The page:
Lower corneal hysteresis increases risk for visual field impairment in glaucoma
Corneal hysteresis was a significant risk factor for glaucomatous central and peripheral visual field progression, according to a study published in the American Journal of Ophthalmology.
“Prior studies have found lower CH [corneal hysteresis] to be associated with an increased rate of functional and structural deterioration in glaucoma patients,” Alireza Kamalipour, MD, MPH, of the Shiley Eye Institute at the University of California, San Diego, and colleagues wrote. “In this study, the event-based multivariable analysis showed that 1 mm Hg lower CH corresponds to a 35% increase in the odds of central VF [visual field] progression after adjusting for other covariates.”
In an observational cohort study, Kamalipour and colleagues analyzed 143 participants from two prospective longitudinal studies to evaluate optic nerve structure and visual function in glaucoma. More than 75% of participants were already on ocular hypotensive eye drops at study onset.
Investigators monitored participants for an average of 4.8 years, during which time they conducted annual comprehensive ophthalmologic examinations, as well as semiannual assessments of automated perimetry (a minimum of five 10-2 and 24-2 VF tests) and IOP.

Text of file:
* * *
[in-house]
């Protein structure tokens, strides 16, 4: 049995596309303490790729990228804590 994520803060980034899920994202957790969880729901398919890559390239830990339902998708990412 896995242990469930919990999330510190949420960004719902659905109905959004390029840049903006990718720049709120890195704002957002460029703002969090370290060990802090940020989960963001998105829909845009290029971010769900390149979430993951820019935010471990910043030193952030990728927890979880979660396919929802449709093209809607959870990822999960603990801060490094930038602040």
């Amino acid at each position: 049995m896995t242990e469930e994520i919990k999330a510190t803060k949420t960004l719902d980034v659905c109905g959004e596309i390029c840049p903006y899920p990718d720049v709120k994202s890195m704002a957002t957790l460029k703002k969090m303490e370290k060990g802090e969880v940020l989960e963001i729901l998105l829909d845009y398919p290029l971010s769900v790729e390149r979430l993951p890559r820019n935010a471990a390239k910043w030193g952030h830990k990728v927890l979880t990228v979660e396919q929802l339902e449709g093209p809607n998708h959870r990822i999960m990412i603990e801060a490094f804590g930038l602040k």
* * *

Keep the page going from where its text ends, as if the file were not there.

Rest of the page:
Of 103 patients with glaucoma and 40 patients with suspected glaucoma (mean age, 68.4 years; 50.3% women), eyes with glaucoma had lower baseline IOP, lower mean IOP during follow-up, worse baseline 24-2 and 10-2 mean deviations (MDs) and higher baseline 24-2 and 10-2 pattern standard deviations (PSDs) than glaucoma suspect eyes (all P < .05).
In the univariable trend-based analysis, lower baseline CH was associated with 10-2 and 24-2 VF progression, while in the multivariable trend-based analyses, lower CH was associated with a faster rate of decline in 10-2 MD but not with 24-2 MD.
“Given the substantial influence of central VF impairment on the quality of life, clinicians should consider using CH to assess the risk of progression in primary open-angle glaucoma patients, including those with early disease,” Kamalipour and colleagues concluded.